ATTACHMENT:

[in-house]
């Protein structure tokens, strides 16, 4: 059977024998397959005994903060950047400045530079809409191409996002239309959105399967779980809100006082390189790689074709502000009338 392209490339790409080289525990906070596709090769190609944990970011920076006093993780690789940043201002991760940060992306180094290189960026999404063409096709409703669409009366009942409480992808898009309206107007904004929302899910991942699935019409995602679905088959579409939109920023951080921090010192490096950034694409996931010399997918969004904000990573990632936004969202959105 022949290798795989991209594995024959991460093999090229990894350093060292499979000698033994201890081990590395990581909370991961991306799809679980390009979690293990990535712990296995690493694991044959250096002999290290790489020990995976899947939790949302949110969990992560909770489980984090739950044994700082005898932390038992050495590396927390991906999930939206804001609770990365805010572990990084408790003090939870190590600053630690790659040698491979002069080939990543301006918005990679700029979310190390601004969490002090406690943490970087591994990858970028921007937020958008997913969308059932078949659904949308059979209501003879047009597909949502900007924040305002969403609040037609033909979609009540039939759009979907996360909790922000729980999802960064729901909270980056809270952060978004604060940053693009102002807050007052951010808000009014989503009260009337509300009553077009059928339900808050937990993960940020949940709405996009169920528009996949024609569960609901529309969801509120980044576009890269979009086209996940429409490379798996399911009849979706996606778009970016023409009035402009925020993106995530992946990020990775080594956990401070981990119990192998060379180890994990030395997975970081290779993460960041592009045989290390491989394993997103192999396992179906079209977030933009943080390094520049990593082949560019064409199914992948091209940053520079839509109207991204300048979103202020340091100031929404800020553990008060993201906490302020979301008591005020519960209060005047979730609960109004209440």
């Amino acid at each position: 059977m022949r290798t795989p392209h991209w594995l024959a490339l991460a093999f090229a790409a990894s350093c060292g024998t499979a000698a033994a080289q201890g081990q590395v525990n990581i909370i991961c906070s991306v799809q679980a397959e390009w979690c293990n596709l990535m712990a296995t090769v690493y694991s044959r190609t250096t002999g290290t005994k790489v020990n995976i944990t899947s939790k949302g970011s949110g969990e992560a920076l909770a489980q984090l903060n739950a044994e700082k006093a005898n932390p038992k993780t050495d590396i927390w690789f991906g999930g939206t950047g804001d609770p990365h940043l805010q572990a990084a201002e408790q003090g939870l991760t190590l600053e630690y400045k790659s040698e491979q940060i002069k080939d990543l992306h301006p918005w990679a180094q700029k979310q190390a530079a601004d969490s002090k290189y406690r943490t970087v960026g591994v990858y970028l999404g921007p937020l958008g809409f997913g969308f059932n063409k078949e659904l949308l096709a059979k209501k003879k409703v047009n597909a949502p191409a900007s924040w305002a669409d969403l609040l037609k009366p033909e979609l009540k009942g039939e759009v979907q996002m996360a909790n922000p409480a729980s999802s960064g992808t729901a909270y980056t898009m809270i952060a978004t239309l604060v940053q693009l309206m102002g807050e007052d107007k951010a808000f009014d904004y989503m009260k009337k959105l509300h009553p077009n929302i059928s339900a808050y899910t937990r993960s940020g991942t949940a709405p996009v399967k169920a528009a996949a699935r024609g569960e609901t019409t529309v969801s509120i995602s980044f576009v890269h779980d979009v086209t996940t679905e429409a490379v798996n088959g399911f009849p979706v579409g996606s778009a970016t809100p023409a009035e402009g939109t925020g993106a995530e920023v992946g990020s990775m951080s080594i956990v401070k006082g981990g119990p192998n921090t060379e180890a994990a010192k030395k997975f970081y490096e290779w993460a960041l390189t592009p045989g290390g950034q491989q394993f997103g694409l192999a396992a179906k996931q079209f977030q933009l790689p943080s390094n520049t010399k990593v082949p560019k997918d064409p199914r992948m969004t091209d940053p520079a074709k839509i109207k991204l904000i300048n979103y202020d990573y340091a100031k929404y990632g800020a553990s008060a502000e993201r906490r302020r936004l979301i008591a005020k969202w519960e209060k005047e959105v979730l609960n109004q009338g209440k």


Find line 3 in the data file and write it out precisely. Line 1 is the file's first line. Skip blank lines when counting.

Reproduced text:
């Amino acid at each position: 059977m022949r290798t795989p392209h991209w594995l024959a490339l991460a093999f090229a790409a990894s350093c060292g024998t499979a000698a033994a080289q201890g081990q590395v525990n990581i909370i991961c906070s991306v799809q679980a397959e390009w979690c293990n596709l990535m712990a296995t090769v690493y694991s044959r190609t250096t002999g290290t005994k790489v020990n995976i944990t899947s939790k949302g970011s949110g969990e992560a920076l909770a489980q984090l903060n739950a044994e700082k006093a005898n932390p038992k993780t050495d590396i927390w690789f991906g999930g939206t950047g804001d609770p990365h940043l805010q572990a990084a201002e408790q003090g939870l991760t190590l600053e630690y400045k790659s040698e491979q940060i002069k080939d990543l992306h301006p918005w990679a180094q700029k979310q190390a530079a601004d969490s002090k290189y406690r943490t970087v960026g591994v990858y970028l999404g921007p937020l958008g809409f997913g969308f059932n063409k078949e659904l949308l096709a059979k209501k003879k409703v047009n597909a949502p191409a900007s924040w305002a669409d969403l609040l037609k009366p033909e979609l009540k009942g039939e759009v979907q996002m996360a909790n922000p409480a729980s999802s960064g992808t729901a909270y980056t898009m809270i952060a978004t239309l604060v940053q693009l309206m102002g807050e007052d107007k951010a808000f009014d904004y989503m009260k009337k959105l509300h009553p077009n929302i059928s339900a808050y899910t937990r993960s940020g991942t949940a709405p996009v399967k169920a528009a996949a699935r024609g569960e609901t019409t529309v969801s509120i995602s980044f576009v890269h779980d979009v086209t996940t679905e429409a490379v798996n088959g399911f009849p979706v579409g996606s778009a970016t809100p023409a009035e402009g939109t925020g993106a995530e920023v992946g990020s990775m951080s080594i956990v401070k006082g981990g119990p192998n921090t060379e180890a994990a010192k030395k997975f970081y490096e290779w993460a960041l390189t592009p045989g290390g950034q491989q394993f997103g694409l192999a396992a179906k996931q079209f977030q933009l790689p943080s390094n520049t010399k990593v082949p560019k997918d064409p199914r992948m969004t091209d940053p520079a074709k839509i109207k991204l904000i300048n979103y202020d990573y340091a100031k929404y990632g800020a553990s008060a502000e993201r906490r302020r936004l979301i008591a005020k969202w519960e209060k005047e959105v979730l609960n109004q009338g209440k």